Continuing our Quantum Computing Crash (Collision?) Course to get you ready for our upcoming performance of BOUNDED IN A NUTSHELL (help us BUILD A NUTSHELL HERE) –
Every single one of us who ever stood on a street corner alone in the streetlamp singing for our supper has channeled the spirit of Bob Dylan. Every single one of us.
Some played the guitar (classic). I played the upright bass and sang (unorthodox and very unwieldy). Music was storytelling for me before I discovered theater or literature or film or painting. I often raided my parents’ vinyl collection looking for the great truths of the universe before I started searching other media.
When I started working on NUTSHELL in earnest, music was a HUGE facet of the script. I was writing about childhood and kept thinking about those stacks and stacks of vinyl records. The smell. The sound. What would happen if that world met the cold sterility of an IBM lab. But, of course, those worlds would meet. Science and music. So much in sub-atomic science is music. Written math that translates into the physical, beautiful universe. Like music. Written patterns that an instrument turns into melody. Scientists toiling away to discover the written sheet music of time and space.
A man or a woman alone with an idea and little else. Keep looking. Keep at the equation.
We all channel Dylan on a street corner.
Dylan was lone confessor with his guitar and inelegant voice rambling through his poetry of long vowels and oddly shaped words and variable melodies. And, in honor of his Nobel Prize win for Literature, I’ve spent the morning listening to cuts from two of my touchstone Dylan albums:
As the title suggests, BLOOD ON THE TRACKS (Dylan at this point a decade removed from going electric with HIGHWAY 61 REVISITED) is a howl in the night from the junction where two lines meet and our protagonist with a guitar and a harmonica must decide where to go. Follow the “Idiot Wind” or “Buckets of Rain.” Seek “Shelter From the Storm” or a “Simple Twist of Faith.”
This is an album best listened to all the way through with a glass of bourbon whiskey neat followed by a Michelob Lager (if you can find it…BUT DO NOT DO MICHELOB ULTRA!!! AT ALL!!! EVER!!! I WILL NOT ARGUE YOU ON THIS POINT!!!)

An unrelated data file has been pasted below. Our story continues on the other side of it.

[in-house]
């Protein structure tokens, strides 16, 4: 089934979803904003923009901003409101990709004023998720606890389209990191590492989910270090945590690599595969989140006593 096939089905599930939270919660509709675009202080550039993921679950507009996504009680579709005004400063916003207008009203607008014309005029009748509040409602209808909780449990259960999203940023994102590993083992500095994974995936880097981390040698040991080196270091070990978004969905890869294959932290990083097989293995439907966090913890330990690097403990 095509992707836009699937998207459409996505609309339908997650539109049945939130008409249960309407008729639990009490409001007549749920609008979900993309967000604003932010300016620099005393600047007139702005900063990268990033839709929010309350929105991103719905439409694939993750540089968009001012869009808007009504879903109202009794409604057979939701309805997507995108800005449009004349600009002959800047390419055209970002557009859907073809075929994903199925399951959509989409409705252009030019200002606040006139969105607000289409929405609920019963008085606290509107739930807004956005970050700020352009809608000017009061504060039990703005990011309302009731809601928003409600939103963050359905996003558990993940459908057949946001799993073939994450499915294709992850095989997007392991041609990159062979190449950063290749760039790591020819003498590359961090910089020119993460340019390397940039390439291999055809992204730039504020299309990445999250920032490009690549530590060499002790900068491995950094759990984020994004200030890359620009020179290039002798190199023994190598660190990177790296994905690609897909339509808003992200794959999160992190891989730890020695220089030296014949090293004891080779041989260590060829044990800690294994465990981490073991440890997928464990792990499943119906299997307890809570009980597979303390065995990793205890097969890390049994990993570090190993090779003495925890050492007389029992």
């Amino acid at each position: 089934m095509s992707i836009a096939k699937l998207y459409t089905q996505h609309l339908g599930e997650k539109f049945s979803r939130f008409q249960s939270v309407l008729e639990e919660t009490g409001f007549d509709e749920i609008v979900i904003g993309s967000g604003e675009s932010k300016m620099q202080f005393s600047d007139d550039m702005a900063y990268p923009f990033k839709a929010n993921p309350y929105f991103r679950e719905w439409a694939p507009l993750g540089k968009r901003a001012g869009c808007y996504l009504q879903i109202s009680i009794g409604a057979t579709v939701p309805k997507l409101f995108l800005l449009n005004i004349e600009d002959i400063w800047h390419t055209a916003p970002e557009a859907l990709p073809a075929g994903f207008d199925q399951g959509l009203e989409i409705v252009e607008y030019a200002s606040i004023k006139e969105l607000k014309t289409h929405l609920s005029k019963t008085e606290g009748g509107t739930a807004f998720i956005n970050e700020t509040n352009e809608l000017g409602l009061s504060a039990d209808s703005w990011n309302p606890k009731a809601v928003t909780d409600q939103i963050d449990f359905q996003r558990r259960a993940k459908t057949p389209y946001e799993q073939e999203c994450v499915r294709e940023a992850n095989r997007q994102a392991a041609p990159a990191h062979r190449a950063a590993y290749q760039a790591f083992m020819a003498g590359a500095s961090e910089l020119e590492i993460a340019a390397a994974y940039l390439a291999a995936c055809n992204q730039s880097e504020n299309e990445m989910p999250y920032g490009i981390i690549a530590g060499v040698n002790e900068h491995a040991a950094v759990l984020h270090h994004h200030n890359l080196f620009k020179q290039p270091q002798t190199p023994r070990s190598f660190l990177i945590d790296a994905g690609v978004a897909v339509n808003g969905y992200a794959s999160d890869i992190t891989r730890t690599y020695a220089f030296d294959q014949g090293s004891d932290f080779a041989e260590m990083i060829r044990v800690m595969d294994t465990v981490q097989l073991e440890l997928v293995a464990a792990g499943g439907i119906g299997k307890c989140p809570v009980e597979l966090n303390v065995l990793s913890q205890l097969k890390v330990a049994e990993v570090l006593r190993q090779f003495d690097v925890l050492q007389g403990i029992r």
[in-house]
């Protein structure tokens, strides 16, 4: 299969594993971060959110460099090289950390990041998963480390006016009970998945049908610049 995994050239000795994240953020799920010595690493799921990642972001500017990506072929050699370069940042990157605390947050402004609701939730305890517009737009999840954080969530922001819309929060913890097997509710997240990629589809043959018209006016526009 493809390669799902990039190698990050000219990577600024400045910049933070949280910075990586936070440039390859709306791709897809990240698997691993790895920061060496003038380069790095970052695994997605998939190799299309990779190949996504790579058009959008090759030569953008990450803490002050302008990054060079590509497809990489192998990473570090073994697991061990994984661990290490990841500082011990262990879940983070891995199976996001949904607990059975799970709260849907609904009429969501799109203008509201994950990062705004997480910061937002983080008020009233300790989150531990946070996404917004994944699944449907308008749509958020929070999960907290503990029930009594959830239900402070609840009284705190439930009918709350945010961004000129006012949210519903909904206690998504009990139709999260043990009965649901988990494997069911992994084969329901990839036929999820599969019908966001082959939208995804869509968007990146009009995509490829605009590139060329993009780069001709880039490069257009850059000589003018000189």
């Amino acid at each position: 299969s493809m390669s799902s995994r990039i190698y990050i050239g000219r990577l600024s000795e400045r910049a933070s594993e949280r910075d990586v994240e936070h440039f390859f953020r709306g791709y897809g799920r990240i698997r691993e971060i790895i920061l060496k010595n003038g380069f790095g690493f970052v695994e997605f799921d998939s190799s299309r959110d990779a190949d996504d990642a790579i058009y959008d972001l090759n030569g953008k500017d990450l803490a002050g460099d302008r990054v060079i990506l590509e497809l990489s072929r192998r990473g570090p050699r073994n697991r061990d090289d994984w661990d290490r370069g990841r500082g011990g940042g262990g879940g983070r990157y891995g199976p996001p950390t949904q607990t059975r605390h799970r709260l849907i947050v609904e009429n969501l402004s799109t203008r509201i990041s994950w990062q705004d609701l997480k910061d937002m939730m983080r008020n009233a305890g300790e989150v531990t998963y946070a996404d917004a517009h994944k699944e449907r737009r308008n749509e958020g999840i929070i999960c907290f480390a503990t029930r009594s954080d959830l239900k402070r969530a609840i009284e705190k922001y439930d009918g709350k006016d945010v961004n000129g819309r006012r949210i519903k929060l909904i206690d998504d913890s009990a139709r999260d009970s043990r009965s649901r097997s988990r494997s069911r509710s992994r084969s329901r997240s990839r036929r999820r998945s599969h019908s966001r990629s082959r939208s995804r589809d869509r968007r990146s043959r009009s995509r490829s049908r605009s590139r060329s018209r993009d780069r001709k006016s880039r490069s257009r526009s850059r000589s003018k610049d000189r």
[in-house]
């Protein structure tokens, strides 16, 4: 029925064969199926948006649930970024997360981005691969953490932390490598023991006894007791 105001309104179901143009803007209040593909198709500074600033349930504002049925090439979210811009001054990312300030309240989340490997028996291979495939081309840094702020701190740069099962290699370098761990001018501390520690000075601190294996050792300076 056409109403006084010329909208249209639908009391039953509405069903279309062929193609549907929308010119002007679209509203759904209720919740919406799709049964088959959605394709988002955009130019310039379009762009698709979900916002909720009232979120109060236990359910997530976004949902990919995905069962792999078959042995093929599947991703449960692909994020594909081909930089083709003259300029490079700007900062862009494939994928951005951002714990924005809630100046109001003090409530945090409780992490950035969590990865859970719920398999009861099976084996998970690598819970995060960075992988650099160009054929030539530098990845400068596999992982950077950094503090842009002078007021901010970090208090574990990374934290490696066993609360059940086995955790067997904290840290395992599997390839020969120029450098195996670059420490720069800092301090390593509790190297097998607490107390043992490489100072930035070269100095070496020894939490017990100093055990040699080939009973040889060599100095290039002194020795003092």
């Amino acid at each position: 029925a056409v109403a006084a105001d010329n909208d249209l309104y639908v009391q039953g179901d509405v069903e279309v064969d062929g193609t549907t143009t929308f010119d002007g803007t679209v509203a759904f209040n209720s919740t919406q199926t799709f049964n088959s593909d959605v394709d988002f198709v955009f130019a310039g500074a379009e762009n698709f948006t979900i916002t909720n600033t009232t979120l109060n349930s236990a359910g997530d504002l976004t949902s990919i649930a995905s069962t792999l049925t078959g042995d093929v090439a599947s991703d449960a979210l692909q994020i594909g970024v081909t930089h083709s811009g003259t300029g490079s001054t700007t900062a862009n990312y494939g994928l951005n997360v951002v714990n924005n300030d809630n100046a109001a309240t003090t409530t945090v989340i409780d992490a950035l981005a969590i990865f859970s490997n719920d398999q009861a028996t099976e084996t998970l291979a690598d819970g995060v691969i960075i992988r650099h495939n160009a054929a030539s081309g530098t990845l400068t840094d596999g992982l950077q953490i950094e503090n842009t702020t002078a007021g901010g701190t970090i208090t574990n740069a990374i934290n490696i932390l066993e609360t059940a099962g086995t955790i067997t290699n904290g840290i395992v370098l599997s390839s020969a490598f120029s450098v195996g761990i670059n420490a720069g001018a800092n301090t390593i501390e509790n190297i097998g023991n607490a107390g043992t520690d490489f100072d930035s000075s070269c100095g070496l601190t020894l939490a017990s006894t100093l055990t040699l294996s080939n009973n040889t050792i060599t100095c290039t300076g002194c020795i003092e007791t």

If no Michelob Lager is available, go with a good mid-American micro-brew.
Because this is an album you cross the American landscape with while nursing a broken heart.
My first exposure to Dylan when I was a young teen was the live video of “Tangled Up in Blue” (posted below) which opens the album. Perhaps one of the best examinations of mid-life disillusionment in song-form.
My black-sheep, music-hipster pick for best Dylan album is probably his 1976 release DESIRE. Colored with haunting background vocals by Emmylou Harris and Scarlet Rivera’s seductive violin, this is an album to cross the country in while wearing your Tony Lama’s and drinking your bourbon whiskey straight from the bottle and then chasing it with swigs from a can of Budweiser.
“Hurricane,” his earnest, but surprisingly catchy plea for justice (wrongfully convicted middleweight Rubin “Hurricane” Carter, one of the most watchable boxers of the 20th Century) opens the album with a call to arms. Further down the dusty road is “One More Cup of Coffee” with Harris’ sensitive counterpart to Dylan’s sinewy bari-tenor. This is the song you imagine cowboys singing right before they descend into Country/Western Hades, slipping a bit of chewing tobacco to the boatmen on the River Styx.
Dylan on this album gives one of his best vocal performances, pleading to the sky like a man lost without a trail to follow, his faithful steed dead on the side of rocky ledge, serving up lyrical gold like he’s poet laureate for the shit-kicker.
So, crack open a bottle of Elijah Craig, a can of Budweiser (not Lite, DAMNIT!!!) and raise a toast to Dylan for all the beautiful, wondrous, and strangely garbled lyrics he has treated us to for the last six decades.